I’ve met many people and companies who are fuelled by habit. And, like a goldfish trapped inside its own little bowl, they are incapable of seeing this for themselves. That is because their habits have disguised themselves so cunningly they are totally oblivious to its presence.
This is a natural human phenomenon (as David Attenborough would say). Our brains are programmed for survival, which means taking less risks and sticking to what we know. And so it’s the reassuring nature of habit that makes it so attractive, and sticky.
Its power is in its stealth. It flies out of sight, under the radar, and slowly but surely nibbles away at anything and everything that swims against the tide. In this way habit becomes the enemy of difference, originality, creativity, and curiosity. And nobody even knows its happening.
Not only do people not recognise habit, they congregate around and hide in it. Habit attracts followers, and the more followers the stronger the habit. There is, after all, great comfort in tracking the footsteps of those in front of you. That way you don’t have to worry where you’re going, or if you’re on the right track or not.
Also, the more followers the better, because habit give people what they crave most: safety in numbers. Like when you have a disagreement with a work colleague, and she (or he) says, “Well I’ve spoken to a few other members of the team, and they all agree with me”. Ah, you must therefore be right, and I must be wrong. Which also makes me the outsider, since I’m out of step with the majority view. Oh what a terrible feeling. Heck, I better get back in line.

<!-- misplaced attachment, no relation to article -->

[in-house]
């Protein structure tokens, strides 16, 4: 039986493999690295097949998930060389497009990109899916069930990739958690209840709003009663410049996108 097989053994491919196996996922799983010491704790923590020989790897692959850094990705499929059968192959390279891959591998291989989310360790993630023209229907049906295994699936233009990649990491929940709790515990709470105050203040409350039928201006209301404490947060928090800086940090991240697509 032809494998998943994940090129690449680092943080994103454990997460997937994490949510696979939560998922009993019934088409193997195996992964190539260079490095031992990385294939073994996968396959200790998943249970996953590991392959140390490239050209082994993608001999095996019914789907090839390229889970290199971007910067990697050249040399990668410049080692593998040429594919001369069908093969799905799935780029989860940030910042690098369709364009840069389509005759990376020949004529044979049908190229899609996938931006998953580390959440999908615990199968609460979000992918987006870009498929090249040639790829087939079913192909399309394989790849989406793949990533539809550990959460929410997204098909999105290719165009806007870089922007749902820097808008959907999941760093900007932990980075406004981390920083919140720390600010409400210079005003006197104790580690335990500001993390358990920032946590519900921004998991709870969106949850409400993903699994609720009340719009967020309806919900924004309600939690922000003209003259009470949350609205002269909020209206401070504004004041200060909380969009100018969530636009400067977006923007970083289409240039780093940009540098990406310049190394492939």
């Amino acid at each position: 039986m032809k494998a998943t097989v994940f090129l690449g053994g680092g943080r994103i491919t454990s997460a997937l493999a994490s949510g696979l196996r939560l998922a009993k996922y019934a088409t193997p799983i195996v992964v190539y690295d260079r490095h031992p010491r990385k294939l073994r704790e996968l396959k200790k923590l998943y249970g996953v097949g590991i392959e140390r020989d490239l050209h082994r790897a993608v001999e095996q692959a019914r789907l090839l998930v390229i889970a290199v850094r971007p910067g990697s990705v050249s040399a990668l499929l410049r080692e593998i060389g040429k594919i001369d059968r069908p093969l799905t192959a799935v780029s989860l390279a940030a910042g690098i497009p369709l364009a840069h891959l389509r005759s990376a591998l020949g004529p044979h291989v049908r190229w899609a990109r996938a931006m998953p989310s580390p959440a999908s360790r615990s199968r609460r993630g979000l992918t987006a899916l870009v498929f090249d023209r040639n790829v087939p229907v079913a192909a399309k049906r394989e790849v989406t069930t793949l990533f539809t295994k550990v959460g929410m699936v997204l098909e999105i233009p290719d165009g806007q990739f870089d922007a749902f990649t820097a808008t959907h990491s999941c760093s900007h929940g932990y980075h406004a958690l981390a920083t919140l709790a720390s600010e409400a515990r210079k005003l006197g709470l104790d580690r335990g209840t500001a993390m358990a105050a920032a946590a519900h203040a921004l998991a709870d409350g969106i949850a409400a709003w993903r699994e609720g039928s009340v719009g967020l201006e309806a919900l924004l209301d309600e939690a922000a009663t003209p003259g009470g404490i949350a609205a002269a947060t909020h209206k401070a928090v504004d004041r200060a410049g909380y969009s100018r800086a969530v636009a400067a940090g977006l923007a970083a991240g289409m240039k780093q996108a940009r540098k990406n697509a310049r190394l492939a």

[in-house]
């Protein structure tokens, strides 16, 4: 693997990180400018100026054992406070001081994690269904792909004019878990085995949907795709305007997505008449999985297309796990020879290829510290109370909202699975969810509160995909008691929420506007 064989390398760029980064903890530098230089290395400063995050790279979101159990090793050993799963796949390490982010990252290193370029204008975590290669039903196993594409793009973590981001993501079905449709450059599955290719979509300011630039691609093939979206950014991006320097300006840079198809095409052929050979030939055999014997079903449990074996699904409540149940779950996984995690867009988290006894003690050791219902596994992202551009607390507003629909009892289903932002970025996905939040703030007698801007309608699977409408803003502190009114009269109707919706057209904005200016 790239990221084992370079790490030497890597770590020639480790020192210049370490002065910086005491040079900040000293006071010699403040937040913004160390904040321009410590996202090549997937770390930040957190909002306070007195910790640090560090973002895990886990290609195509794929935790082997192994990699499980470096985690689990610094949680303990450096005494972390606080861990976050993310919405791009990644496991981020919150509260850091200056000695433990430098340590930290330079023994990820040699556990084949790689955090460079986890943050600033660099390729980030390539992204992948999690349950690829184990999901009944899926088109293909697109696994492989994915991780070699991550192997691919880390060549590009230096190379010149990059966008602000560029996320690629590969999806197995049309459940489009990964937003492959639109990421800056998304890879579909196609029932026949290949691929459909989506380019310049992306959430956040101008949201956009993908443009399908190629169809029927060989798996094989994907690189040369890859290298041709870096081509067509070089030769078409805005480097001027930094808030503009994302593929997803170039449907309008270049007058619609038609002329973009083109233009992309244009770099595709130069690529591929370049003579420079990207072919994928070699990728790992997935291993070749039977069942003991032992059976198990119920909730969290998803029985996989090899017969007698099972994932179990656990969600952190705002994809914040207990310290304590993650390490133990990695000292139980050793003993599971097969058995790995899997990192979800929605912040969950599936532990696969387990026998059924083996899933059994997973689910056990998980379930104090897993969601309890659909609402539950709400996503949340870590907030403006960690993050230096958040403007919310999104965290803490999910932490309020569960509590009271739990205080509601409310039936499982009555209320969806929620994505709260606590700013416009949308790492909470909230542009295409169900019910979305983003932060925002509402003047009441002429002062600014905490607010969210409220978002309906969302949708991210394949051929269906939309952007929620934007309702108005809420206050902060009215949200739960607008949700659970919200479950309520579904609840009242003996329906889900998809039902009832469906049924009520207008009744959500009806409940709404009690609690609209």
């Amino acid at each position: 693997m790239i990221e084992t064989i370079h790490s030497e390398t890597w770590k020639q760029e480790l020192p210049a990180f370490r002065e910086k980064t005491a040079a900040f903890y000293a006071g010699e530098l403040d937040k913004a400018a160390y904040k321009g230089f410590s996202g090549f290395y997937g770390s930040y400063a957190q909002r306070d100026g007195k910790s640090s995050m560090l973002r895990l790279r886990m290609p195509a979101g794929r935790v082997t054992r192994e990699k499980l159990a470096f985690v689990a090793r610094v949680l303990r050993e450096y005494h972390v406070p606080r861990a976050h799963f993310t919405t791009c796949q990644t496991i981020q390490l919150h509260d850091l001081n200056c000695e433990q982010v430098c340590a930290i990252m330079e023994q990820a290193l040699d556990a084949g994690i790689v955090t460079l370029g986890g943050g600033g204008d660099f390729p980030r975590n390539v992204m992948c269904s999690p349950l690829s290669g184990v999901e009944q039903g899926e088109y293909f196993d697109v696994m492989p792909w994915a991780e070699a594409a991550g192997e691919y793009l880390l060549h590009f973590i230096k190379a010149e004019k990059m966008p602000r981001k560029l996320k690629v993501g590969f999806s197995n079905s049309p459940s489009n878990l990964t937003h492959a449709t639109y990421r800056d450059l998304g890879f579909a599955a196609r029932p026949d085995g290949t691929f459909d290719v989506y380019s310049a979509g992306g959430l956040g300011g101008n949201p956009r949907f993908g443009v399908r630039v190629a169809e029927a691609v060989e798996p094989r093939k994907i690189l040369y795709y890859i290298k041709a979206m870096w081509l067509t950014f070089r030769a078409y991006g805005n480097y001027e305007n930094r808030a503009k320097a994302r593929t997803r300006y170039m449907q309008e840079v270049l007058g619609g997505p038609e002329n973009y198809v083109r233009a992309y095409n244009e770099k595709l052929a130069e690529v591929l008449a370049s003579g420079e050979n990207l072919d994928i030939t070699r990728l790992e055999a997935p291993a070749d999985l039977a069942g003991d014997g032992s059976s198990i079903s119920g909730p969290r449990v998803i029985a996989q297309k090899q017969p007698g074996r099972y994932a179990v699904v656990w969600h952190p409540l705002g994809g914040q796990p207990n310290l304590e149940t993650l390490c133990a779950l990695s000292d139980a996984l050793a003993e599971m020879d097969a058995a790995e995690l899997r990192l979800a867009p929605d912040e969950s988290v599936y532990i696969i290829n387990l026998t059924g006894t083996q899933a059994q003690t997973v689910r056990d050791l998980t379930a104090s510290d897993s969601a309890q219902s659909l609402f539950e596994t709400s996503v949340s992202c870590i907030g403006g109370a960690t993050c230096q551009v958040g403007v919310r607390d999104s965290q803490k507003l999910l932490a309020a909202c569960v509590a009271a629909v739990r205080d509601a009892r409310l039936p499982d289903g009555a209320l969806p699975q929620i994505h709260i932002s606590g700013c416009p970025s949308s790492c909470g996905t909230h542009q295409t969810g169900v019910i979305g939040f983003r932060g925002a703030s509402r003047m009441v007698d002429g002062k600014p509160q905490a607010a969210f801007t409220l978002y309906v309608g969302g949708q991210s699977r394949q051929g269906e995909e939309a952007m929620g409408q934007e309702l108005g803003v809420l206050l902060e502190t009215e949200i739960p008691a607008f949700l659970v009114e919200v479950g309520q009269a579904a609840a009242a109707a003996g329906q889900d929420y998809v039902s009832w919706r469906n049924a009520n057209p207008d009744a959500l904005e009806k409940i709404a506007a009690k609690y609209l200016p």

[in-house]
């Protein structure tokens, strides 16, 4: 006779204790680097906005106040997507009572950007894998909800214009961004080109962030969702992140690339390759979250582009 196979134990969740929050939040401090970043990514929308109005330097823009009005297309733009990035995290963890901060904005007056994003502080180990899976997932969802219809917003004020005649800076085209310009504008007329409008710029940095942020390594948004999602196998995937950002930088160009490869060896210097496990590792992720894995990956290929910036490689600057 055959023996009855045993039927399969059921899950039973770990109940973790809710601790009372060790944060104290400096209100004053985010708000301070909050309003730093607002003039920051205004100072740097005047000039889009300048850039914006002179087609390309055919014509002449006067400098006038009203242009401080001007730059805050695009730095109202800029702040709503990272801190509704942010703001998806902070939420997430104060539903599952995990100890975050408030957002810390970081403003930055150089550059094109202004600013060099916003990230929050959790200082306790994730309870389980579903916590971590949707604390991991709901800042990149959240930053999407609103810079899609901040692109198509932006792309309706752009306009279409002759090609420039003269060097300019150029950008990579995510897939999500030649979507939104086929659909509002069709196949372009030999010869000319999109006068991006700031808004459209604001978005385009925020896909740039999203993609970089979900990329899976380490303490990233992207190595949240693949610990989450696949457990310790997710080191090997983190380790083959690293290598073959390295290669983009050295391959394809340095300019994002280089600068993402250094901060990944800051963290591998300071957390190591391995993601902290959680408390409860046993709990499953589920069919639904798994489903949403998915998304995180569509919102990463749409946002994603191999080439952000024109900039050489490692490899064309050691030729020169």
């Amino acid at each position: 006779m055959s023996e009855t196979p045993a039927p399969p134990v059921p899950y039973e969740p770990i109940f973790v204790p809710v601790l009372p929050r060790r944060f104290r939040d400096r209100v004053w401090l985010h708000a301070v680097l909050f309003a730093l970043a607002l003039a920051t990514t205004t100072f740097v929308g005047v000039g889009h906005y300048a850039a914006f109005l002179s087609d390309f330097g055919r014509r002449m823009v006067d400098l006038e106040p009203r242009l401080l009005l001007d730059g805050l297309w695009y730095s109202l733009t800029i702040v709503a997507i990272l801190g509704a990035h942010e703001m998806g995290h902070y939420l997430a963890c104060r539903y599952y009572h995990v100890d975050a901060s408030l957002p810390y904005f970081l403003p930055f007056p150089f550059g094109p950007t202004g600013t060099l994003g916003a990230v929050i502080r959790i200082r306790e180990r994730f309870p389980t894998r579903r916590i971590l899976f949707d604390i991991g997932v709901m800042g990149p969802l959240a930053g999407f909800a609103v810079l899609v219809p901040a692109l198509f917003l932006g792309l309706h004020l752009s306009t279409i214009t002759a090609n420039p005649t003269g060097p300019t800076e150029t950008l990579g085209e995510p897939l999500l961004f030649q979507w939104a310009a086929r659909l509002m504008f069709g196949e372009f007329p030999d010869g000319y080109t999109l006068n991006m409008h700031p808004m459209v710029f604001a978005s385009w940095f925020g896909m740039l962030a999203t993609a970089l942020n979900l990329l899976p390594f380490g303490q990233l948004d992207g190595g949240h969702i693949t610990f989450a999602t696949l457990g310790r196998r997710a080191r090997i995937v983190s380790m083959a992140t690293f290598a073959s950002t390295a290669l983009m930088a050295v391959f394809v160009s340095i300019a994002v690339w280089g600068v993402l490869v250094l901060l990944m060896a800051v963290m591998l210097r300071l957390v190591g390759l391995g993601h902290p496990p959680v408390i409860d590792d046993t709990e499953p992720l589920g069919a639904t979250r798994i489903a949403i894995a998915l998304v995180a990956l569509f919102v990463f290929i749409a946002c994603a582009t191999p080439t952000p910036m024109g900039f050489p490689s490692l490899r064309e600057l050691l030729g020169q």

I like to call such companies Country Club places. No one disagrees with anyone else in a substantive way. When asked for an opinion, they’ll check with the boss, swiftly agree, or hide through clichés. Questions are discouraged and giving answers is avoided. No-one contradicts a position already taken. People avoid conflict and accountability by not talking to each other. All because old habits rule supreme.
And then, just in case anyone as much as even thinks of stepping out of line, the Corporate Thought Police are always on hand to maintain law and order. They are the high priests of conventional wisdom and habit. They live to articulate what is and what shall be. Even though their knowledge is meant to fuel the activities of today and tomorrow, they got their knowledge in the past — yesterday. And yet, somehow, this ancient wisdom is way more deeply rooted and valid in the world of habit.
Nothing is more futile and depressing than being in a room with people who are fuelled by habit. People who have had their originality, creativity, and instinct beaten out of them. They look at you with the doleful eyes of an obedient dog.
If you ever find yourself in such a situation, I dare you to speak up, to speak out, and to throw caution to the wind. Sure, you may be mentally labelled by everyone else in the room as “the outsider” — rather be an outsider than a trapped goldfish I say.
About the Author
"I'm The Brand Guy, a bloke who uses brand to help companies and people create the world they want to succeed in. I run a Strategy + Design + Communication company with my Designer mate Nick Beckhurst - called Brandcraft - and I do keynote talks and run workshops on Brand, People and Communication at conferences and seminars. I got my brand expertise working in the ad industry. I believe that brand is a management issue, not a marketing concept, and everything can and must be driven by and aligned to your brand strategy; your business strategy, your products and services, your culture, your people, your marketplace positioning, as well as [not just] your communications. The way I do branding that connects with and engages people is based on positive psychology. My approach is to feed the hungry spirit people have for their lives and their work by using their brand to create meaning, purpose, and destiny. I self-published my positive psychology book in 2008, called Wake Up Tiger. It’s a wake up call for people and workers who are dissatisfied with their lives, often even in the face of their success."